Sometimes I get anxious or excited, and I want my way to be the way. I get disappointed when I set myself up that way.
I’m learning not to be in the immediate gratification crowd that believes you can actualize your dreams almost the instant you form them. When I was younger and spent so much energy advocating for youth involvement, this is what I believed: If I trained enough people, changed enough policies and moved enough mountains, things would change for young people immediately.
That’s not true.
Honoring the process of change requires accepting the boundaries of time. Moving hearts and minds takes more than education, it takes time and acceptance. People and systems and communities rarely change immediately, on the turn of a dime. Instead, they have to take their time. That doesn’t mean we don’t incentivize or motivate or move what we can, when we can. It does mean accepting our role in the ways things work.
It seems to me that the universe takes it’s time. Sometimes it allows me to see the fruits of my life and other times it holds back the results until another, undetermined time further on down the road. Maybe I get to see the outcomes, maybe I don’t – mostly that’s not up to me to worry about.
Instead, I look to nature for evidence: Trees almost always have more leaves than they technically need, and that’s why they’re able to serve the planet by processing CO2. The ocean laps too many waves, and that’s why it’s capable of wearing away the weight of the land while pulling beaches and seaside cliffs into the depths. The sun burns too brightly, and that’s why life is so abundant on this world. It all works in abundance, and I get to trust my life will, too.
By the same token, all of those things take time and processes, and nothing works independently of anything else. I don’t know if sunflowers require patience while their seeds germinate over the wintertime. I don’t know if birds simply have to trust that they’ll know where they’re going when they get their after their long migrations. But I do know that I have to let go and let the universe do its thing, work in it’s time, again and again, over and over.
If I look to the world around me for fulfillment, I’ll always be disappointed, because the world around me doesn’t work on my cues! But when I take a look inside me and find contentment in who I am, how I am, with the way things are instead of how I want them to be, then my life gets easier.
The old turtle in Kung Fu Panda might’ve said it best: “Yesterday is history; tomorrow is a mystery; today is a gift – that’s why its called the present.” I get to learn to appreciate the gifts! That’s my work these days…
My childhood was rough. As a way of coping with the experiences I had, somewhere along the way I started to gloss over details of my days by concentrating on big pictures. That was fun when I was younger, as it afforded me views I didn’t experience a lot of my peers having. However, it has cost me as I’ve grown older, since operating at 30,000 feet doesn’t make for close connections with a lot of people. I want those connections.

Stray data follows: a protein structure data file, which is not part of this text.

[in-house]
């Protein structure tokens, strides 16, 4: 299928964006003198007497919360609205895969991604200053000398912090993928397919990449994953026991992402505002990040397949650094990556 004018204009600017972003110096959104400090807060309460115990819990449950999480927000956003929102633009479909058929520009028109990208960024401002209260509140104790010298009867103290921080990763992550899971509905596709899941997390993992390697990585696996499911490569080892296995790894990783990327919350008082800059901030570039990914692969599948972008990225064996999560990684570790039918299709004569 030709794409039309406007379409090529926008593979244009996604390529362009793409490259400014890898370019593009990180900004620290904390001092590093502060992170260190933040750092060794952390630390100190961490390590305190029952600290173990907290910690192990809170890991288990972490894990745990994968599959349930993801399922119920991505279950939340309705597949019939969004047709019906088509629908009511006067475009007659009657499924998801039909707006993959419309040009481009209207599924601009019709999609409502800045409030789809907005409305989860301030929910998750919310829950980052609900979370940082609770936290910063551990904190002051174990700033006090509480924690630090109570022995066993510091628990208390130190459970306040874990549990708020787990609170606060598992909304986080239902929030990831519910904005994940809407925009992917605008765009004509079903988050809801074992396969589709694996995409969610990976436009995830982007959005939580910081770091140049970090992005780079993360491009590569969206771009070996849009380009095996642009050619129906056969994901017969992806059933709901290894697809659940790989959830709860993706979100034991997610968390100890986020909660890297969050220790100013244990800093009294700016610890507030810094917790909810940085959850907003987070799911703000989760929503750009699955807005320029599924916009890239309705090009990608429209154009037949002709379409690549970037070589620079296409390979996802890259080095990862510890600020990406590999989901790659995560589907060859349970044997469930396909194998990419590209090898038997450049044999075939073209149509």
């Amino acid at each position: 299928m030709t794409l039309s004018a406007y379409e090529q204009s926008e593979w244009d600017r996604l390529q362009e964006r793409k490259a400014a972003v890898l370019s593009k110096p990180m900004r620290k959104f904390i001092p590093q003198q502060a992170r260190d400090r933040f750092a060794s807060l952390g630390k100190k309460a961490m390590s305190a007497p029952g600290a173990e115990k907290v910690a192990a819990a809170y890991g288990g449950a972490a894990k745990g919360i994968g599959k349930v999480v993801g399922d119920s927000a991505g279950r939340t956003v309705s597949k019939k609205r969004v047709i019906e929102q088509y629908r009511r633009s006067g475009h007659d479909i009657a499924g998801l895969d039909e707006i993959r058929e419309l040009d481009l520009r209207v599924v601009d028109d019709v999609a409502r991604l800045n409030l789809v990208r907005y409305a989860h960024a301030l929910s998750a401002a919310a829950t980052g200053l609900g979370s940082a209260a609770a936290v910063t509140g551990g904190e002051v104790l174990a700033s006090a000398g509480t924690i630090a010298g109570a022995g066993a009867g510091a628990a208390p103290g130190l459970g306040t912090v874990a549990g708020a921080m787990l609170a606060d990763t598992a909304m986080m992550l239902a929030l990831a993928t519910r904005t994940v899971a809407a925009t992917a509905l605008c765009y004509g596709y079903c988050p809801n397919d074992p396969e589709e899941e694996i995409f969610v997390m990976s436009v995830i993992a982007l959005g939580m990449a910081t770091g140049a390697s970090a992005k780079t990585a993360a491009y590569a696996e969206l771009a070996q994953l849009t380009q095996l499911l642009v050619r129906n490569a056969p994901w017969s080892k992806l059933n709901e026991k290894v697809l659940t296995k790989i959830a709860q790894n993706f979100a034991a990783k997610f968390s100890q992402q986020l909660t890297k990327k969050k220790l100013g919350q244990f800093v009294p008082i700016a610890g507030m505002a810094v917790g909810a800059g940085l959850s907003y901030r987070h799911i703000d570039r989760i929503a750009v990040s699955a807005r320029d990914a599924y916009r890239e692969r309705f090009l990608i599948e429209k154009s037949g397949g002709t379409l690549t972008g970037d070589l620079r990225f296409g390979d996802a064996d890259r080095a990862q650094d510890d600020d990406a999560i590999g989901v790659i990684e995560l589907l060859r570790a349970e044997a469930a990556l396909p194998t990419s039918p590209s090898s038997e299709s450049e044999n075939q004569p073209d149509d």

As part of my work, I get opportunities to talk with a lot of youth workers and community educators. Their perspectives of young people are fairly unique, and their jobs are always demanding. Every time I interact with them, I try to thank each one for what they do because youth workers saved my life as a teenager.
Recently, I’ve had the privilege of being in contact with a youth worker in the upper Midwest who has reminded me of something very important to me. In my email exchanges with him, BC comes across as a down-to-earth, authentic person who is conscientiously, intentionally working to be real, true and honest with the people he serves and the ways he’s serving them.
I’ve been pouring over his blog for the last few days. In the course of 100s of entries, he continually lays it on the line, connecting deeply within himself in order to have a more genuine relationship with himself. For me, it’s been a refreshing, ernest reminder of the power and potential of personal engagement.
So, I’m committing myself to reconnecting with two things in my writing from this point:
My personal experience in life and through my work that allows me to do what I do, and
My practice in personal engagement that sustains me.
In doing this, I hope I can speak as truthfully as BC has reminded me that its necessary to do. Over these last several years, I’ve been learning to let my feet truly soak into the Earth as I walk, whether or not I let my hands brush the bushes I past or keep my eyes to the skies.
When I was very young, my cousin cut off a section of an oil barrel and hung it from a gate header. He spray painted it “Adam 5” and used to launch me on wild rides inside of it. Today, I can’t imagine that would be any fun, but then I thought it was the bees knees!
Sometimes, being transparent can seem like a losing proposition. Openness leads to vulnerability, and being soft can lead to getting hurt. However, the old way of self-defense is slowly making its way into history. More than ever, we need leaders and followers who can be truthful, ernest and real with people.
Here are a few things I try to remember when I want to connect with my reasons:
What matters most to me?